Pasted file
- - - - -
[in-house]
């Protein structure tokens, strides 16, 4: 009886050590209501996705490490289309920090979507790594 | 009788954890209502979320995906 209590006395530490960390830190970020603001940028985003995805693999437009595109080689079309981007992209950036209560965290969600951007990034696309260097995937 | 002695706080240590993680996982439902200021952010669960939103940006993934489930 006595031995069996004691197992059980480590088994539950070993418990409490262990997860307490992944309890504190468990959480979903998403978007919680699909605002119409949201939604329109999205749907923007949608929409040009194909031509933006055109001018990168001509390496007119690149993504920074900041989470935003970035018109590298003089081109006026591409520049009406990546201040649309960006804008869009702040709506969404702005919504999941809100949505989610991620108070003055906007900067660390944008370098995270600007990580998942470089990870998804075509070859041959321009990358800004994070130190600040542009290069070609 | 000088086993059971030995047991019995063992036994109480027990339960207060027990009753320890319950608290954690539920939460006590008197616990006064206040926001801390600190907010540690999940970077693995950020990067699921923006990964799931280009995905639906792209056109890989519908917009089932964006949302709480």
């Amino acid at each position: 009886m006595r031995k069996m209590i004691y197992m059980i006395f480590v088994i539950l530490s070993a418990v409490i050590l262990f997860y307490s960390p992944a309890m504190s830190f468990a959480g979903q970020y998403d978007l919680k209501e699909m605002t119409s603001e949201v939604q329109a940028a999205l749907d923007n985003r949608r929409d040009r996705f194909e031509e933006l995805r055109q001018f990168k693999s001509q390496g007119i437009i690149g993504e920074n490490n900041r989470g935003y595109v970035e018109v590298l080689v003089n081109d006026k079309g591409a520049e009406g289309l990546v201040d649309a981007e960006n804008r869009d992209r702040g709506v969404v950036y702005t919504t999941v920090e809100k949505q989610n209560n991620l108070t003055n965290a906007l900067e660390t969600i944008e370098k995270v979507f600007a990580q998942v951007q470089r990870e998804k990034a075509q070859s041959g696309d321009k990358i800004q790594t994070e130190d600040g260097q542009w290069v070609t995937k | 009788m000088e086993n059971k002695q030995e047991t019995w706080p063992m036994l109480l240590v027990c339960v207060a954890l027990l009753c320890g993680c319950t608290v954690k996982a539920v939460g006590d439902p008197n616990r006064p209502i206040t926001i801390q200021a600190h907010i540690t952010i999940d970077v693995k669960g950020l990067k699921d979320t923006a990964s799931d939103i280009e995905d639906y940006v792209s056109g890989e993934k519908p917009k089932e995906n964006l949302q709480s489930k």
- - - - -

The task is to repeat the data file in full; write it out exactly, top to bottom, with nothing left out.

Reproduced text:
[in-house]
């Protein structure tokens, strides 16, 4: 009886050590209501996705490490289309920090979507790594 | 009788954890209502979320995906 209590006395530490960390830190970020603001940028985003995805693999437009595109080689079309981007992209950036209560965290969600951007990034696309260097995937 | 002695706080240590993680996982439902200021952010669960939103940006993934489930 006595031995069996004691197992059980480590088994539950070993418990409490262990997860307490992944309890504190468990959480979903998403978007919680699909605002119409949201939604329109999205749907923007949608929409040009194909031509933006055109001018990168001509390496007119690149993504920074900041989470935003970035018109590298003089081109006026591409520049009406990546201040649309960006804008869009702040709506969404702005919504999941809100949505989610991620108070003055906007900067660390944008370098995270600007990580998942470089990870998804075509070859041959321009990358800004994070130190600040542009290069070609 | 000088086993059971030995047991019995063992036994109480027990339960207060027990009753320890319950608290954690539920939460006590008197616990006064206040926001801390600190907010540690999940970077693995950020990067699921923006990964799931280009995905639906792209056109890989519908917009089932964006949302709480």
């Amino acid at each position: 009886m006595r031995k069996m209590i004691y197992m059980i006395f480590v088994i539950l530490s070993a418990v409490i050590l262990f997860y307490s960390p992944a309890m504190s830190f468990a959480g979903q970020y998403d978007l919680k209501e699909m605002t119409s603001e949201v939604q329109a940028a999205l749907d923007n985003r949608r929409d040009r996705f194909e031509e933006l995805r055109q001018f990168k693999s001509q390496g007119i437009i690149g993504e920074n490490n900041r989470g935003y595109v970035e018109v590298l080689v003089n081109d006026k079309g591409a520049e009406g289309l990546v201040d649309a981007e960006n804008r869009d992209r702040g709506v969404v950036y702005t919504t999941v920090e809100k949505q989610n209560n991620l108070t003055n965290a906007l900067e660390t969600i944008e370098k995270v979507f600007a990580q998942v951007q470089r990870e998804k990034a075509q070859s041959g696309d321009k990358i800004q790594t994070e130190d600040g260097q542009w290069v070609t995937k | 009788m000088e086993n059971k002695q030995e047991t019995w706080p063992m036994l109480l240590v027990c339960v207060a954890l027990l009753c320890g993680c319950t608290v954690k996982a539920v939460g006590d439902p008197n616990r006064p209502i206040t926001i801390q200021a600190h907010i540690t952010i999940d970077v693995k669960g950020l990067k699921d979320t923006a990964s799931d939103i280009e995905d639906y940006v792209s056109g890989e993934k519908p917009k089932e995906n964006l949302q709480s489930k």